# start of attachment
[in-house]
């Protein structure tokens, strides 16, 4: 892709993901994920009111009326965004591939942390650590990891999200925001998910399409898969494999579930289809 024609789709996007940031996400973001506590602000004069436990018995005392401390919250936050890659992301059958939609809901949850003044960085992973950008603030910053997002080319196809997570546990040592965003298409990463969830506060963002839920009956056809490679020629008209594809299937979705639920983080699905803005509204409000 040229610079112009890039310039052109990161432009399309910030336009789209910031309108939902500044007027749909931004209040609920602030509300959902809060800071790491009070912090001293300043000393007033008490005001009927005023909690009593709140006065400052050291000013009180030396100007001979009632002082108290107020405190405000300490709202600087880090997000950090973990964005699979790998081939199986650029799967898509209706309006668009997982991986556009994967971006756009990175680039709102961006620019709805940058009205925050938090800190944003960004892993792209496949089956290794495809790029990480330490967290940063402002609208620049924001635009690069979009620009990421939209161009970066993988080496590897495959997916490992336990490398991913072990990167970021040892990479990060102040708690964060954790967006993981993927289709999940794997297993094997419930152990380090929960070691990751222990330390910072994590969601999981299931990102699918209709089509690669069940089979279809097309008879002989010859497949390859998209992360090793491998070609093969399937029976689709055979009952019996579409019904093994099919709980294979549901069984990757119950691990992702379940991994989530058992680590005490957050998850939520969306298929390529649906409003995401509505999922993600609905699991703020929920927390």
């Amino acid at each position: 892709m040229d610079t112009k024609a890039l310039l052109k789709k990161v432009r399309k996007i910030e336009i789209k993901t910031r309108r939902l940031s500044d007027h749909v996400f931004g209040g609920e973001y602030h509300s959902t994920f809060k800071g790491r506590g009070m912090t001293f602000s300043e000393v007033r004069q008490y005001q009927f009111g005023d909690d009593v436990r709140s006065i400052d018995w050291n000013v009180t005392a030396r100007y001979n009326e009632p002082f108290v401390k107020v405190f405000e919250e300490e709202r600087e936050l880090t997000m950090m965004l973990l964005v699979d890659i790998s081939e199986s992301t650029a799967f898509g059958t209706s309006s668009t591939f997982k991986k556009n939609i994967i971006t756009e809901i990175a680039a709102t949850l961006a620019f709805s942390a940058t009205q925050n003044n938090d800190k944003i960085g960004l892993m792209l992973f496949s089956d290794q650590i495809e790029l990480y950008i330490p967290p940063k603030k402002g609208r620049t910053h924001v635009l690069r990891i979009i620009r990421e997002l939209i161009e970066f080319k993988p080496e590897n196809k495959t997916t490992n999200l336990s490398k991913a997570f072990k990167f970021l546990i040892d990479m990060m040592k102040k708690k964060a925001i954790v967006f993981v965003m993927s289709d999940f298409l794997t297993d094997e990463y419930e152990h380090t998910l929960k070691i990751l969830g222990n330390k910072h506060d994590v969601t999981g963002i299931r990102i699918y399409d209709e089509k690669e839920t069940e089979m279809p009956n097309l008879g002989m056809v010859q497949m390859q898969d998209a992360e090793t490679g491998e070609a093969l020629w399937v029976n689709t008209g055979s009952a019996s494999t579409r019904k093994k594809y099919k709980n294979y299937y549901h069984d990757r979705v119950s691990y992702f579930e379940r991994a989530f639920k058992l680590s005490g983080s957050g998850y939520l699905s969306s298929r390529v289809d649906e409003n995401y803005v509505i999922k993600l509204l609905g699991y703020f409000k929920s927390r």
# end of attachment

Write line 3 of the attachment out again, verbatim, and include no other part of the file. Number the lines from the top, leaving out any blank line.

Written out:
């Amino acid at each position: 892709m040229d610079t112009k024609a890039l310039l052109k789709k990161v432009r399309k996007i910030e336009i789209k993901t910031r309108r939902l940031s500044d007027h749909v996400f931004g209040g609920e973001y602030h509300s959902t994920f809060k800071g790491r506590g009070m912090t001293f602000s300043e000393v007033r004069q008490y005001q009927f009111g005023d909690d009593v436990r709140s006065i400052d018995w050291n000013v009180t005392a030396r100007y001979n009326e009632p002082f108290v401390k107020v405190f405000e919250e300490e709202r600087e936050l880090t997000m950090m965004l973990l964005v699979d890659i790998s081939e199986s992301t650029a799967f898509g059958t209706s309006s668009t591939f997982k991986k556009n939609i994967i971006t756009e809901i990175a680039a709102t949850l961006a620019f709805s942390a940058t009205q925050n003044n938090d800190k944003i960085g960004l892993m792209l992973f496949s089956d290794q650590i495809e790029l990480y950008i330490p967290p940063k603030k402002g609208r620049t910053h924001v635009l690069r990891i979009i620009r990421e997002l939209i161009e970066f080319k993988p080496e590897n196809k495959t997916t490992n999200l336990s490398k991913a997570f072990k990167f970021l546990i040892d990479m990060m040592k102040k708690k964060a925001i954790v967006f993981v965003m993927s289709d999940f298409l794997t297993d094997e990463y419930e152990h380090t998910l929960k070691i990751l969830g222990n330390k910072h506060d994590v969601t999981g963002i299931r990102i699918y399409d209709e089509k690669e839920t069940e089979m279809p009956n097309l008879g002989m056809v010859q497949m390859q898969d998209a992360e090793t490679g491998e070609a093969l020629w399937v029976n689709t008209g055979s009952a019996s494999t579409r019904k093994k594809y099919k709980n294979y299937y549901h069984d990757r979705v119950s691990y992702f579930e379940r991994a989530f639920k058992l680590s005490g983080s957050g998850y939520l699905s969306s298929r390529v289809d649906e409003n995401y803005v509505i999922k993600l509204l609905g699991y703020f409000k929920s927390r």